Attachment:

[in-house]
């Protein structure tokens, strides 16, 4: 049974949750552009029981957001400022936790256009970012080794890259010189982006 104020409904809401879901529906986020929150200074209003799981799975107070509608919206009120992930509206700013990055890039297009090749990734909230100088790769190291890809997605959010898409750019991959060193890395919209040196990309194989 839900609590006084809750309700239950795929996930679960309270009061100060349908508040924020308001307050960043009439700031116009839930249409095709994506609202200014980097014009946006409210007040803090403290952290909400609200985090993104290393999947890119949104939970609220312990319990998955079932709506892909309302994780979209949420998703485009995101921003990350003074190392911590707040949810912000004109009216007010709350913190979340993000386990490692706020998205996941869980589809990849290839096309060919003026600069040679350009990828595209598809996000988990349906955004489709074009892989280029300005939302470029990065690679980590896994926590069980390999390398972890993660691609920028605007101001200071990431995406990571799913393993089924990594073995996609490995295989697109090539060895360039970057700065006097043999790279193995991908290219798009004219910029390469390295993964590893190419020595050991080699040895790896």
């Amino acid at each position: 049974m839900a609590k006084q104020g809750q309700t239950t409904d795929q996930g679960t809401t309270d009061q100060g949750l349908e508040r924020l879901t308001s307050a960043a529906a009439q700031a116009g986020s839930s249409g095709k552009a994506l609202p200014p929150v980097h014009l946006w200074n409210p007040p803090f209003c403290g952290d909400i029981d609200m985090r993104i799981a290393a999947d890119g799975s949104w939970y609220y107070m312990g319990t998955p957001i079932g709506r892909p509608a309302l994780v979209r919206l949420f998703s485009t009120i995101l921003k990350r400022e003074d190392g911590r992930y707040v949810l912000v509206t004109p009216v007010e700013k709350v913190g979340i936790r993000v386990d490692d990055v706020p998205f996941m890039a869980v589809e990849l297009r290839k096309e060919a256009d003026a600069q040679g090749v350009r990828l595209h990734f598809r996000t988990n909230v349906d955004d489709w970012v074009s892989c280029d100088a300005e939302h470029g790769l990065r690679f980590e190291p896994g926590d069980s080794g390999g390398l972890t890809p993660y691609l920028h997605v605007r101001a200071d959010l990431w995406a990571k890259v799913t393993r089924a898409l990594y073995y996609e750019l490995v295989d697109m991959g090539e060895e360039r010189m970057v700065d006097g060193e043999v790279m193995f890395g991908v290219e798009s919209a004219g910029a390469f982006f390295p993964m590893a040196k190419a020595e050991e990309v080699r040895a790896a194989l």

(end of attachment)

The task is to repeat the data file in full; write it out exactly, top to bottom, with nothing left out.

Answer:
[in-house]
């Protein structure tokens, strides 16, 4: 049974949750552009029981957001400022936790256009970012080794890259010189982006 104020409904809401879901529906986020929150200074209003799981799975107070509608919206009120992930509206700013990055890039297009090749990734909230100088790769190291890809997605959010898409750019991959060193890395919209040196990309194989 839900609590006084809750309700239950795929996930679960309270009061100060349908508040924020308001307050960043009439700031116009839930249409095709994506609202200014980097014009946006409210007040803090403290952290909400609200985090993104290393999947890119949104939970609220312990319990998955079932709506892909309302994780979209949420998703485009995101921003990350003074190392911590707040949810912000004109009216007010709350913190979340993000386990490692706020998205996941869980589809990849290839096309060919003026600069040679350009990828595209598809996000988990349906955004489709074009892989280029300005939302470029990065690679980590896994926590069980390999390398972890993660691609920028605007101001200071990431995406990571799913393993089924990594073995996609490995295989697109090539060895360039970057700065006097043999790279193995991908290219798009004219910029390469390295993964590893190419020595050991080699040895790896």
């Amino acid at each position: 049974m839900a609590k006084q104020g809750q309700t239950t409904d795929q996930g679960t809401t309270d009061q100060g949750l349908e508040r924020l879901t308001s307050a960043a529906a009439q700031a116009g986020s839930s249409g095709k552009a994506l609202p200014p929150v980097h014009l946006w200074n409210p007040p803090f209003c403290g952290d909400i029981d609200m985090r993104i799981a290393a999947d890119g799975s949104w939970y609220y107070m312990g319990t998955p957001i079932g709506r892909p509608a309302l994780v979209r919206l949420f998703s485009t009120i995101l921003k990350r400022e003074d190392g911590r992930y707040v949810l912000v509206t004109p009216v007010e700013k709350v913190g979340i936790r993000v386990d490692d990055v706020p998205f996941m890039a869980v589809e990849l297009r290839k096309e060919a256009d003026a600069q040679g090749v350009r990828l595209h990734f598809r996000t988990n909230v349906d955004d489709w970012v074009s892989c280029d100088a300005e939302h470029g790769l990065r690679f980590e190291p896994g926590d069980s080794g390999g390398l972890t890809p993660y691609l920028h997605v605007r101001a200071d959010l990431w995406a990571k890259v799913t393993r089924a898409l990594y073995y996609e750019l490995v295989d697109m991959g090539e060895e360039r010189m970057v700065d006097g060193e043999v790279m193995f890395g991908v290219e798009s919209a004219g910029a390469f982006f390295p993964m590893a040196k190419a020595e050991e990309v080699r040895a790896a194989l």